When the late rebbe of Chabad's wife Chaya Moussia Schneerson passed away in 1988, the rebbe asked his followers to name female children after her. Now There are thousands of Chabad girls named Chaya Moussia and its variants and nicknames, and many of them are first cousins, neighbors and classmates, making things a bit more complicated than was perhaps foreseen.
Here's some of what these Chabad women don't know about the woman they were named for. This is based on information I have or was told to me by people who knew her or who knew her sister.
• Chaya Moussia did not want to get married. It took several years for her to agree to marriage and then to finally have the wedding. This was at a time when hasidic engagements normally lasted a few weeks, not years, and when a parent's decision that you should marry X person was followed if Y was hasidic, and especially if Y's parent pushing the wedding was a rebbe.
• She was not particularly religious. In Berlin and Paris, unless attending a Jewish functions, she did not dress in an Orthodox and certainly not in a hasidic fashion.
• Her sister Sheina, who was killed in the Holocaust, was not religious. Sheina's husband Mendel Horenstein was also not religious. He was also killed in the Holocaust. (There is no evidence I've seen that Sheina and Mussia's father, the Frierdiker Rebbe, tried to rescue her and Mendel. There is clear proof, however, that he tried to save his silver goods, his collection of largely secular books [Sherlock Holmes in Yiddish and things like that], and his furniture. Neither the Freirdiker Rebbe or Chaya Mussia's husband, the 7th rebbe, did anything significant to memorialize them. There are no plaques in 770, etc., in their memory and they were rarely mentioned by either man in their public talks. This is quite odd, especially because until they were separated by the war, Chaya Moussia's husband and Mendel Horenstein were close friends, and the two couples frequently socialized together in Berlin and Paris and attended school together there.)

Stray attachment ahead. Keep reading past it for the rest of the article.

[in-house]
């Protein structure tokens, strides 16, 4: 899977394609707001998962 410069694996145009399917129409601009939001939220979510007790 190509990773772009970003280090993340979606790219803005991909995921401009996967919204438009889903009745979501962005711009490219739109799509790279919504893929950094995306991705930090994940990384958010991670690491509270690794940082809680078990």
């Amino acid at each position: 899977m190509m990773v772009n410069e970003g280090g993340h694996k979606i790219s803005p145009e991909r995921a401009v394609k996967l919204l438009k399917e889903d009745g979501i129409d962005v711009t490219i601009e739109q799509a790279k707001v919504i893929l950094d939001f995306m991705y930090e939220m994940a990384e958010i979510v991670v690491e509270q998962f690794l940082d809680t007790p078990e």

• After her marriage, when in Berlin and Paris she did not cover her hair – except when going to a synagogue, which she rarely did, to a religious function, or to a place where Orthodox Jews who might recognize her could easily be found.
• In her Berlin and Paris days, she was philosophically close to the women's suffrage movement and would have been in today's terms a feminist.
This is just a taste of things about Chaya Moussia most Chabad followers do not know.
It's also important to say that she was a kind, intelligent woman who was a professional, who worked outside Chabad, who kind and polite and really cared for people in the neighborhood that she knew. And even though she wasn't a true believer, she cared about her father's legacy and wanted the hasidic movement he led to be successful and well run, and the hasidim to be well treated inside it.
If she had been the daughter of a regular Chabad rabbi or of a plain Chabad hasid, she would, from what I know, have been more public about her lack of belief.
But my guess is that she would have done that the way she did everything else – politely and kindly.
Perhaps one day some of the photos and film footage of her in Berlin and Paris and the letters she wrote there will be made public so that Chabad followers can see that the myths they were told are just that, myth, and that their rebbetzin was a far more complex person than they realize.